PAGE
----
Throughout Long Day’s Journey into Night, fog both troubles and soothes Mary, who sees it as something that ushers in isolation and loneliness. At the beginning of the play, she suggests that she’s troubled by the thick fog that enshrouds the Tyrones’ summer home each night, especially since the foghorn keeps her awake and rattles her nerves. However, her relationship with fog isn’t quite so simple. Indeed, although O’Neill uses the onset of fog to foreshadow Mary’s relapse, Mary herself claims at one point that the fog itself doesn’t bother her. “It’s the foghorn I hate,” she says. “It won’t let you alone. It keeps reminding you, and warning you, and calling you back.” This suggests that what Mary actually dislikes has nothing to do with the sound of the horn, but rather the fact that it “remind[s]” her that she can’t simply slip into the pure solitude of the fog, which is what she would really like to do. Indeed, fog is something that creeps between people and makes it impossible for them to see each other—something that appeals to Mary because she’d like to isolate herself from her present reality, thereby enabling herself to indulge her drug addiction without having to endure the scrutiny of her disappointed family. In this way, O’Neill uses the fog as a representation of the ways in which isolation and separation manifest themselves within personal relationships.
The Fog Quotes in Long Day’s Journey into Night
It wasn’t the fog I minded, Cathleen. I really love fog.
It hides you from the world and the world from you. You feel that everything has changed, and nothing is what it seemed to be. No one can find or touch you anymore.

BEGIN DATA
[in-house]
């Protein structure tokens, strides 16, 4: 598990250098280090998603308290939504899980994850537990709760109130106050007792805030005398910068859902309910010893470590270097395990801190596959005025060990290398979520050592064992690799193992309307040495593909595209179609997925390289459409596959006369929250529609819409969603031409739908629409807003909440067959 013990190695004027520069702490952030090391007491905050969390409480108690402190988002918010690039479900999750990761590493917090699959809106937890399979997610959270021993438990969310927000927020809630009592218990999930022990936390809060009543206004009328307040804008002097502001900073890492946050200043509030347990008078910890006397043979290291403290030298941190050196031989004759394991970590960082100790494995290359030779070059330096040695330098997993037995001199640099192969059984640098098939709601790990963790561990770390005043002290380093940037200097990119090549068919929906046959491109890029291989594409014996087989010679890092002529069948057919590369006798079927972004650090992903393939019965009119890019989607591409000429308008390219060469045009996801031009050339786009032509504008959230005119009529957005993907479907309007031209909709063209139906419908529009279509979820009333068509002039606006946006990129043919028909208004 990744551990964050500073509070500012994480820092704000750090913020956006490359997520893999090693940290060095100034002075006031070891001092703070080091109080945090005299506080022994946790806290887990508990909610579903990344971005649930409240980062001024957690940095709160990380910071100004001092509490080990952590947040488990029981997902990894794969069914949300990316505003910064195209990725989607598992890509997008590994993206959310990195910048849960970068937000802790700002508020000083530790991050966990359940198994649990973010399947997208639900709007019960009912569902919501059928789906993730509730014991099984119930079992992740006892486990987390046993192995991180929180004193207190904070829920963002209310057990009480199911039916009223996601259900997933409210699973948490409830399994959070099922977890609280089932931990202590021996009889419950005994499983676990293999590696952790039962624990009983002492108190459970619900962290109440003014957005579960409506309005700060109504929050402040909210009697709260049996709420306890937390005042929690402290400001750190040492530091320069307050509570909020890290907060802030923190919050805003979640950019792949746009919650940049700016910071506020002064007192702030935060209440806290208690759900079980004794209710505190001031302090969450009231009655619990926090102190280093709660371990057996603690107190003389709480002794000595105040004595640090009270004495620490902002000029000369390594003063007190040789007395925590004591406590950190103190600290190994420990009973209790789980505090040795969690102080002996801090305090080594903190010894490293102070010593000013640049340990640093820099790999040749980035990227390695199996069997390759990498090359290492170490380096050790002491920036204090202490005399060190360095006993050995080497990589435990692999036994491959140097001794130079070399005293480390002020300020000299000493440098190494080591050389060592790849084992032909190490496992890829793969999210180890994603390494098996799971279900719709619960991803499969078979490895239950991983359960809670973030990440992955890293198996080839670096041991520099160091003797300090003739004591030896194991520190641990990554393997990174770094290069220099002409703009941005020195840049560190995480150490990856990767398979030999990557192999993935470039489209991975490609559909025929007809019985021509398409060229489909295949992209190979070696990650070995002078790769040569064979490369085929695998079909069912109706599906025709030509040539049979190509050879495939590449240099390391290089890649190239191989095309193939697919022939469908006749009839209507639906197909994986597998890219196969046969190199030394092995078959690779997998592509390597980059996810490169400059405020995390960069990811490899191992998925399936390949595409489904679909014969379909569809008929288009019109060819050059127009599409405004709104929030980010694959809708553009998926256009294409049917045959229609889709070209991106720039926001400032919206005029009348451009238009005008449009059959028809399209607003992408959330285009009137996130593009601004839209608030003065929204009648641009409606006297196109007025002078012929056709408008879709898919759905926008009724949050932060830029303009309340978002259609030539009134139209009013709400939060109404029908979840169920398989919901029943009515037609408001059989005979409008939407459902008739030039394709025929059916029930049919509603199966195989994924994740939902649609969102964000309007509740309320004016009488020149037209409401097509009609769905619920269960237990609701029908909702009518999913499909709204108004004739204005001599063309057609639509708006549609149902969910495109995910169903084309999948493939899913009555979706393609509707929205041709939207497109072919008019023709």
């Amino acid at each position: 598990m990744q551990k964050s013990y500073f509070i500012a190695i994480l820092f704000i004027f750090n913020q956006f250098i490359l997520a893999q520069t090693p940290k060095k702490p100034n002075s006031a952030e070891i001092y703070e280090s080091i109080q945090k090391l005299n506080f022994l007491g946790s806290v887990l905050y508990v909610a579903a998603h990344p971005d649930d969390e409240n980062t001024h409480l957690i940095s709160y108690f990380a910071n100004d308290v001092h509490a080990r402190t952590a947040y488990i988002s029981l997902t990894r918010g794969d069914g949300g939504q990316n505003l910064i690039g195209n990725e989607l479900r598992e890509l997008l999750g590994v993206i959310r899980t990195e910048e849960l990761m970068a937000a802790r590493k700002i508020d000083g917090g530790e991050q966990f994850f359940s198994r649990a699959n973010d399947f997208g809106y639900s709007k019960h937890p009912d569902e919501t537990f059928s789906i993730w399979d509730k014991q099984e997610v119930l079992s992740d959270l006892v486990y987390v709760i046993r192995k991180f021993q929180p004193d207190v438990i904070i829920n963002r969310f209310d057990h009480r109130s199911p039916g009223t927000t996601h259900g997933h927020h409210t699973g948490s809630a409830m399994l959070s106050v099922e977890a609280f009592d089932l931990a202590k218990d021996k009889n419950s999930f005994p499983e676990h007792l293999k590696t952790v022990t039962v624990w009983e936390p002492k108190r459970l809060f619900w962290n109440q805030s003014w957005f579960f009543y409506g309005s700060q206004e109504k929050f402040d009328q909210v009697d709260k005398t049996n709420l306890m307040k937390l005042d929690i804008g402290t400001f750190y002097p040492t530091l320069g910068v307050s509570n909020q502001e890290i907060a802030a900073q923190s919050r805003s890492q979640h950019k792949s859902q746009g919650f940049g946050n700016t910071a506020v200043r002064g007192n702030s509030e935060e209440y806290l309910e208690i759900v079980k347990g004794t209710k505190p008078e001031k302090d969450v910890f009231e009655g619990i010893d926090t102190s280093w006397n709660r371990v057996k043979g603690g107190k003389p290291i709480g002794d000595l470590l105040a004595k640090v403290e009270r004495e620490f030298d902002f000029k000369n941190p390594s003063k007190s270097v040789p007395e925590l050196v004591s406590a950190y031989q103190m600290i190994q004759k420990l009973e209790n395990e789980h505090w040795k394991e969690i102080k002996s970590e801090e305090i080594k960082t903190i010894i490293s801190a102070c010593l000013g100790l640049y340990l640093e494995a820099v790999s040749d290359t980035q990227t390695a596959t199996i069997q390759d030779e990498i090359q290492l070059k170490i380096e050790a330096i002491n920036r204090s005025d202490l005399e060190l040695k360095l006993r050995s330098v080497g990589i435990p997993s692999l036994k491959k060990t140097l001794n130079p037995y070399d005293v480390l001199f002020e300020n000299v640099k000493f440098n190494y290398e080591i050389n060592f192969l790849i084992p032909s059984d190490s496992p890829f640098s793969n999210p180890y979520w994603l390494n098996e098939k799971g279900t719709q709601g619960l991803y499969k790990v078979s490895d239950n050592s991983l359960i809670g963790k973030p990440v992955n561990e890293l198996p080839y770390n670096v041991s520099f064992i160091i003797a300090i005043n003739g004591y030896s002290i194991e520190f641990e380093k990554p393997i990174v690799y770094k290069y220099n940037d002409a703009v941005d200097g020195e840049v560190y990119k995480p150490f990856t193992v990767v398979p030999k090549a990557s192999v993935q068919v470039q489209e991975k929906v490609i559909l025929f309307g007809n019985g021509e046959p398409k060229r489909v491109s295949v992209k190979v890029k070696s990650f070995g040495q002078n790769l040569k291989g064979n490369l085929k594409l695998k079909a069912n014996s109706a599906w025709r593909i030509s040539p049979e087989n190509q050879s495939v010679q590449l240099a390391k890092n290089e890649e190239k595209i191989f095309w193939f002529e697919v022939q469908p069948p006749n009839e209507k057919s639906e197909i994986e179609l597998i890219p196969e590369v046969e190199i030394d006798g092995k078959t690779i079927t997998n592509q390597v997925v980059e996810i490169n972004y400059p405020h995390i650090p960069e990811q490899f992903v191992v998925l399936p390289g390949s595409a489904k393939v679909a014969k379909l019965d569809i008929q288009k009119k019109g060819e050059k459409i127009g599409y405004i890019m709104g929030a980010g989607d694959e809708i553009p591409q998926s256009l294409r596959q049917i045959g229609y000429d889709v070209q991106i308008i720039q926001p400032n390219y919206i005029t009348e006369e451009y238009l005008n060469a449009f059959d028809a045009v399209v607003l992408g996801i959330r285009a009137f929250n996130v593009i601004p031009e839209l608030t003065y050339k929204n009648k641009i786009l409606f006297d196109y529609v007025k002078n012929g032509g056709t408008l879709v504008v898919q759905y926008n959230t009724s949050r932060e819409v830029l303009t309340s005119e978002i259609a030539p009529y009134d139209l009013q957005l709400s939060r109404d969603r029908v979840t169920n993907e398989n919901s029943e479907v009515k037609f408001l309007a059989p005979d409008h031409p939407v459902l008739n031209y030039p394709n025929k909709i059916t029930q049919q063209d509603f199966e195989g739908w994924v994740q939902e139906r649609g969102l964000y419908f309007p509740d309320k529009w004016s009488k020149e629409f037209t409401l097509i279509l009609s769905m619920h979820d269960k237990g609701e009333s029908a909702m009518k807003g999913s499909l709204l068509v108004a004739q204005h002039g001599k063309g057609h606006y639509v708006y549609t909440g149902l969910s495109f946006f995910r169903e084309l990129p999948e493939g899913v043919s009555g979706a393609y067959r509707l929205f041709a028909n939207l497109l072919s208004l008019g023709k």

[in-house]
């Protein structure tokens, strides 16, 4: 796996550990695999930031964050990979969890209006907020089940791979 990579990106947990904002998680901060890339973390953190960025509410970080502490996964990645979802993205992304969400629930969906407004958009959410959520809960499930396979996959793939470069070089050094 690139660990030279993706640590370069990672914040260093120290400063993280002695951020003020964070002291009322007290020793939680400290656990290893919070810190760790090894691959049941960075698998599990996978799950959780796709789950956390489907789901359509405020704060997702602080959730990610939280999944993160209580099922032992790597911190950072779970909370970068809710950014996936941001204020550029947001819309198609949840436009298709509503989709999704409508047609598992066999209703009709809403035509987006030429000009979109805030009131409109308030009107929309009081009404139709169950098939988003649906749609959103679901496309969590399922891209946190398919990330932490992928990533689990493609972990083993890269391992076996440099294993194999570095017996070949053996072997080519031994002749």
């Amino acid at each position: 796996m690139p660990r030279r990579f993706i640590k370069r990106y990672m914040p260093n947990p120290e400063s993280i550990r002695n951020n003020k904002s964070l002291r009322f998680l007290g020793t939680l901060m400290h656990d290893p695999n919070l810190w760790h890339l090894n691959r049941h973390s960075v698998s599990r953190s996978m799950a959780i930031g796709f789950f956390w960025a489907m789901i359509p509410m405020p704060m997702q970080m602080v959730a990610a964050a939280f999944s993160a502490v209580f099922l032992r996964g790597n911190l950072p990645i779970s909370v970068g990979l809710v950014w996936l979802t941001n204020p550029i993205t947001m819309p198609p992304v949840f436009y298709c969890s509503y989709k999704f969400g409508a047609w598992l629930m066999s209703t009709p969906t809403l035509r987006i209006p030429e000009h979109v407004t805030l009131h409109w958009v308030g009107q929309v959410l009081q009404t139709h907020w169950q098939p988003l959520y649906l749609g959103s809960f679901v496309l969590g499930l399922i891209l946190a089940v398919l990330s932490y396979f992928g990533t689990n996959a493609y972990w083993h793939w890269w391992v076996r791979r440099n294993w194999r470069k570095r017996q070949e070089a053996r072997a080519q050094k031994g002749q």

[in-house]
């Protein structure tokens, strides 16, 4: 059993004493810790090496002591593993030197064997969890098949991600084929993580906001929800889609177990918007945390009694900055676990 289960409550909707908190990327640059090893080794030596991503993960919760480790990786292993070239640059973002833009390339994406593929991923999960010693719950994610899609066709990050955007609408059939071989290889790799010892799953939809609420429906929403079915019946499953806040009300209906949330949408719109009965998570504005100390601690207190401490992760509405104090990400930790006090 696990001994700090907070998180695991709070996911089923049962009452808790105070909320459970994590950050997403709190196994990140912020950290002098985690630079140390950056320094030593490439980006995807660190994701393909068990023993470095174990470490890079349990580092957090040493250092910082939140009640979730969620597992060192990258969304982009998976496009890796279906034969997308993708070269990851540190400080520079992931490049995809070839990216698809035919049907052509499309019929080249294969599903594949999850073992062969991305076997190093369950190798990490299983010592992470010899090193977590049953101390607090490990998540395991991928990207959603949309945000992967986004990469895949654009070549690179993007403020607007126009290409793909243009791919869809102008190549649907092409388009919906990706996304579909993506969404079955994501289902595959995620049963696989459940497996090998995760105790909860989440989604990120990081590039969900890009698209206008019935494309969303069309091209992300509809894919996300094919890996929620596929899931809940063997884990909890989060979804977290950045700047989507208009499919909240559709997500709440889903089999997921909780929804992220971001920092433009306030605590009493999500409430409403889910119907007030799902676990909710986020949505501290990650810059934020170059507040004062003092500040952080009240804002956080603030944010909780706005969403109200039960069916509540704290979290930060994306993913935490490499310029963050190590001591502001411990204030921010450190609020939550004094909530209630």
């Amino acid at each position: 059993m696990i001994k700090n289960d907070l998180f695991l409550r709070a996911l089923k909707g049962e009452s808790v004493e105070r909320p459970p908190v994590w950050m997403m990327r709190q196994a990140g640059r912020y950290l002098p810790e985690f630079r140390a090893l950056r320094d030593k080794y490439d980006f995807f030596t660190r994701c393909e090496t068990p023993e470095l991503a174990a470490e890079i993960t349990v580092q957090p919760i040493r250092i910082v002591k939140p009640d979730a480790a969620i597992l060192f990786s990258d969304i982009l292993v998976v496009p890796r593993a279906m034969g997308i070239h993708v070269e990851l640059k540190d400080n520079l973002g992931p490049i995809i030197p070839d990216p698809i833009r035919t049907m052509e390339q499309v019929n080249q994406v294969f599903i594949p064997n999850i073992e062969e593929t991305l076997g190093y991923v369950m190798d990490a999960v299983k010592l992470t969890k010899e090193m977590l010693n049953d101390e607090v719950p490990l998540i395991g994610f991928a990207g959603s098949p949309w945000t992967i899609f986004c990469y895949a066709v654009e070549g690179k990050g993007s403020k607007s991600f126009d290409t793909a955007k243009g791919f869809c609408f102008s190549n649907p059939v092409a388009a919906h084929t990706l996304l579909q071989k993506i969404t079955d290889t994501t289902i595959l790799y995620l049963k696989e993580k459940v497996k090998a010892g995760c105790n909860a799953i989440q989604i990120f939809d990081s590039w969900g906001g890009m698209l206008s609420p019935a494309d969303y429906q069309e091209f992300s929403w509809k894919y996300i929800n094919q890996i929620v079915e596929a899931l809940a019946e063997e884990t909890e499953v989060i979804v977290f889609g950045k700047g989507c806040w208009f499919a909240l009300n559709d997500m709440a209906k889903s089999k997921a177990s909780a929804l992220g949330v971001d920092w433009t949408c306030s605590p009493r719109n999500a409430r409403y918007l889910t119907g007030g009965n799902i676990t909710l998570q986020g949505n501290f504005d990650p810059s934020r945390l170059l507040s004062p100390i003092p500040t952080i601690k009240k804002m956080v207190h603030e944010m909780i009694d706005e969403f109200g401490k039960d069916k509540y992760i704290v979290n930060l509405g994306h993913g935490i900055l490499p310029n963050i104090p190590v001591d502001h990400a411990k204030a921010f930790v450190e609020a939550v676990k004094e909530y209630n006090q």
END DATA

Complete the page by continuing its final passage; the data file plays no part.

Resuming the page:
It’s the foghorn I hate. It won’t let you alone. It keeps reminding you, and warning you, and calling you back.
She smiles strangely.
But it can’t tonight.
The fog was where I wanted to be. Halfway down the path you can’t see this house. You’d never know it was here. Or any of the other places down the avenue. I couldn’t see but a few feet ahead. I didn’t meet a soul. Everything looked and sounded unreal. Nothing was what it is. That’s what I wanted—to be alone with myself in another world where truth is untrue and life can hide from itself. Out beyond the harbor, where the road runs along the beach, I even lost the feeling of being on land. The fog and the sea seemed part of each other. It was like walking on the bottom of the sea. As if I had drowned long ago. As if I was a ghost belonging to the fog, and the fog was the ghost of the sea. It felt damned peaceful to be nothing more than a ghost within a ghost.
He sees his father staring at him with mingled worry and irritated disapproval. He grins mockingly.
Don’t look at me as if I’d gone nutty. I’m talking sense. Who wants
to see life as it is, if they can help it?